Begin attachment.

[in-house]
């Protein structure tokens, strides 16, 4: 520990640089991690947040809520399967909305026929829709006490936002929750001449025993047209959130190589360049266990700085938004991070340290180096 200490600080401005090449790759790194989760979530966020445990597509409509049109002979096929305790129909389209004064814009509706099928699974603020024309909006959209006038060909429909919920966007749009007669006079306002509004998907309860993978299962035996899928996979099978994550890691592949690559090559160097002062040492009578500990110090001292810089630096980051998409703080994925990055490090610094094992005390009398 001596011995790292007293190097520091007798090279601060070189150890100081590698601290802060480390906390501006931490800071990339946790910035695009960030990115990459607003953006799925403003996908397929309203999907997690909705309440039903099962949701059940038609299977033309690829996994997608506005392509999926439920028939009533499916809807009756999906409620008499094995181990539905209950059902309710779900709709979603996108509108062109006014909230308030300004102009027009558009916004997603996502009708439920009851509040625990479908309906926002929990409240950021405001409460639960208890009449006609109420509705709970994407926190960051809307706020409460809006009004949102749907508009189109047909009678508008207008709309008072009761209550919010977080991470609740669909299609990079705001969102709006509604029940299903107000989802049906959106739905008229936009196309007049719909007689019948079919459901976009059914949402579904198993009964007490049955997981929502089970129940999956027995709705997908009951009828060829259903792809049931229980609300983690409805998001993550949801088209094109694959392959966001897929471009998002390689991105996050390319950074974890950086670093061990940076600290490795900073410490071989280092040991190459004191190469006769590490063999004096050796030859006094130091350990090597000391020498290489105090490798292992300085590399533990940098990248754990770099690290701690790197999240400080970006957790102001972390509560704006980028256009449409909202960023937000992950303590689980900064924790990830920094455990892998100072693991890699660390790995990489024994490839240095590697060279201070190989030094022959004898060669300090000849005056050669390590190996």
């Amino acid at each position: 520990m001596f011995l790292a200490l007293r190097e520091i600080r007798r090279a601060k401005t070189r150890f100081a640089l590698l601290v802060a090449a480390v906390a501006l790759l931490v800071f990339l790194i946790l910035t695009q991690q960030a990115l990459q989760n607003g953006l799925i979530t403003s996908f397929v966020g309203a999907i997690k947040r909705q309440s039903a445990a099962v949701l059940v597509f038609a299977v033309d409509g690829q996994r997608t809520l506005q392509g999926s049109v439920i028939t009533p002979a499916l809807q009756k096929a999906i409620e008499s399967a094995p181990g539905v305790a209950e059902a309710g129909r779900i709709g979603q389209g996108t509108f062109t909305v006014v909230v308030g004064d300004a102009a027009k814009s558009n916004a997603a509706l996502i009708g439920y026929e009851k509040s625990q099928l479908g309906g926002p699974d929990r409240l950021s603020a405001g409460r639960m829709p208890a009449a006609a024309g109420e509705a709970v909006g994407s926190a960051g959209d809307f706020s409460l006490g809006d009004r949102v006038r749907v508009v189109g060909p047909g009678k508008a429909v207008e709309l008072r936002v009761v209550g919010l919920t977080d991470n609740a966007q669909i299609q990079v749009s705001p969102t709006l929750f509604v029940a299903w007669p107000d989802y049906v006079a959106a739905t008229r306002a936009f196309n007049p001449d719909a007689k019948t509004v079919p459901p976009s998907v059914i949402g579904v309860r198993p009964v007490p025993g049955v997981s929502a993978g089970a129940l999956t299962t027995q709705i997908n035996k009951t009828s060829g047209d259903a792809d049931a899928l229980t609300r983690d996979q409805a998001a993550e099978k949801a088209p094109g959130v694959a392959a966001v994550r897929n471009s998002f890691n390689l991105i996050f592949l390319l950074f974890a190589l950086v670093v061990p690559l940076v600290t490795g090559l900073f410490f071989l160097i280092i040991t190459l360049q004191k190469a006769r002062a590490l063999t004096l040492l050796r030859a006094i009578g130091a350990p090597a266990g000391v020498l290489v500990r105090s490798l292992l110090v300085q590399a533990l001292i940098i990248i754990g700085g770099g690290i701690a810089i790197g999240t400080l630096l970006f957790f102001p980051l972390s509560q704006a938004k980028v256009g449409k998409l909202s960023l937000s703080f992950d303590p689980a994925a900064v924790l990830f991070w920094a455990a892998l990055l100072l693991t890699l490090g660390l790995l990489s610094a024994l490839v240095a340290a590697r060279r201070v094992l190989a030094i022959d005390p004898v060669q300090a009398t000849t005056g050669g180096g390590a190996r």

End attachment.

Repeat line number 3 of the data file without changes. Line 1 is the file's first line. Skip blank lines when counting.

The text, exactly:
């Amino acid at each position: 520990m001596f011995l790292a200490l007293r190097e520091i600080r007798r090279a601060k401005t070189r150890f100081a640089l590698l601290v802060a090449a480390v906390a501006l790759l931490v800071f990339l790194i946790l910035t695009q991690q960030a990115l990459q989760n607003g953006l799925i979530t403003s996908f397929v966020g309203a999907i997690k947040r909705q309440s039903a445990a099962v949701l059940v597509f038609a299977v033309d409509g690829q996994r997608t809520l506005q392509g999926s049109v439920i028939t009533p002979a499916l809807q009756k096929a999906i409620e008499s399967a094995p181990g539905v305790a209950e059902a309710g129909r779900i709709g979603q389209g996108t509108f062109t909305v006014v909230v308030g004064d300004a102009a027009k814009s558009n916004a997603a509706l996502i009708g439920y026929e009851k509040s625990q099928l479908g309906g926002p699974d929990r409240l950021s603020a405001g409460r639960m829709p208890a009449a006609a024309g109420e509705a709970v909006g994407s926190a960051g959209d809307f706020s409460l006490g809006d009004r949102v006038r749907v508009v189109g060909p047909g009678k508008a429909v207008e709309l008072r936002v009761v209550g919010l919920t977080d991470n609740a966007q669909i299609q990079v749009s705001p969102t709006l929750f509604v029940a299903w007669p107000d989802y049906v006079a959106a739905t008229r306002a936009f196309n007049p001449d719909a007689k019948t509004v079919p459901p976009s998907v059914i949402g579904v309860r198993p009964v007490p025993g049955v997981s929502a993978g089970a129940l999956t299962t027995q709705i997908n035996k009951t009828s060829g047209d259903a792809d049931a899928l229980t609300r983690d996979q409805a998001a993550e099978k949801a088209p094109g959130v694959a392959a966001v994550r897929n471009s998002f890691n390689l991105i996050f592949l390319l950074f974890a190589l950086v670093v061990p690559l940076v600290t490795g090559l900073f410490f071989l160097i280092i040991t190459l360049q004191k190469a006769r002062a590490l063999t004096l040492l050796r030859a006094i009578g130091a350990p090597a266990g000391v020498l290489v500990r105090s490798l292992l110090v300085q590399a533990l001292i940098i990248i754990g700085g770099g690290i701690a810089i790197g999240t400080l630096l970006f957790f102001p980051l972390s509560q704006a938004k980028v256009g449409k998409l909202s960023l937000s703080f992950d303590p689980a994925a900064v924790l990830f991070w920094a455990a892998l990055l100072l693991t890699l490090g660390l790995l990489s610094a024994l490839v240095a340290a590697r060279r201070v094992l190989a030094i022959d005390p004898v060669q300090a009398t000849t005056g050669g180096g390590a190996r």